The House passed a comprehensive capital formation package dominated by titles that would significantly revise securities regulations but which also contains numerous titles on banking, consumers, and combatting human and drug trafficking. The JOBS and Investor Confidence Act of 2018 (S. 488), also known as JOBS Act 3.0, is the product of a bipartisan compromise aimed at making it easier for smaller companies to raise capital. The legislative package, passed by a vote of 406-4, was added to a Senate-passed vehicle, so the House version will have to go back to the Senate for further action. See our full coverage.
6. FRAUD AND MANIPULATION—SEC proposes to streamline debt offering disclosures
The SEC has proposed rule amendments designed to streamline financial disclosure requirements applicable to registered debt offerings for guarantors, issuers of guaranteed securities, and affiliates. The amendments to Regulation S-X Rules 3-10 and 3-16 would focus on the materiality of information in the required disclosures and making them easier for investors to understand, with an eye toward reducing compliance burdens (Financial Disclosures About Guarantors and Issuers of Guaranteed Securities and Affiliates Whose Securities Collateralize a Registrant’s Securities, Release No. 33-10526, July 24, 2018). See our full coverage.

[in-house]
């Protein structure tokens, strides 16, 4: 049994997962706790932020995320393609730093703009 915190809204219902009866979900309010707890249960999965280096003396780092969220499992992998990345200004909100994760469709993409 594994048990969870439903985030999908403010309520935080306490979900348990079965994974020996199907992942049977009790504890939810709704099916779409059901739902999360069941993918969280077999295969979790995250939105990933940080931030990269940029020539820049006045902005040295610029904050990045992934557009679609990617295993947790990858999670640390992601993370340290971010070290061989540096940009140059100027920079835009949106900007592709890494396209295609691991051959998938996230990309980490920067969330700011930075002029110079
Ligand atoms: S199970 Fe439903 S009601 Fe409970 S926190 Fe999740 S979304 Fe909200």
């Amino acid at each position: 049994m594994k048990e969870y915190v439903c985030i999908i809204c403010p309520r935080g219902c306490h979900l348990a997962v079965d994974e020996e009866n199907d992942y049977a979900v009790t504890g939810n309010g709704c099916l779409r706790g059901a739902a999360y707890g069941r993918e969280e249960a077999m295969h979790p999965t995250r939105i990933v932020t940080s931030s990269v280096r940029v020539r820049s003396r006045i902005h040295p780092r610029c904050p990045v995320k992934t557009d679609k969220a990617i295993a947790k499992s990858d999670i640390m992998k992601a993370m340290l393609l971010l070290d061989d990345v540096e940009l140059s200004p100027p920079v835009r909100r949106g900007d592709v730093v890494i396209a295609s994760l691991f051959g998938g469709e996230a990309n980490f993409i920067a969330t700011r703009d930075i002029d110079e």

7. LITIGATION AND ENFORCEMENT—Deutsch Bank pays nearly $75M for mishandling ADRs
Deutsch Bank subsidiaries Deutsch Bank Trust Co. Americas (DBTCA), a depository bank, and Deutsch Bank Securities Inc. (DBSI), a registered broker-dealer, settled with the SEC for nearly $75 million for mishandling certain "pre-released" American Depository Receipts (ADRs). DBTCA agreed to disgorge more than $44.4 million and to pay prejudgment interest and a civil monetary penalty of $6.6 million and $22.2 million, respectively. Similarly, DBSI agreed to disgorge $1.1 million and pay prejudgment interest and a civil monetary penalty of $500,000. Stephanie Avakian, the Commission’s Enforcement Division Co-Director, indicated that "the SEC’s actions involving pre-released ADRs have revealed industry-wide abuses." See our full coverage.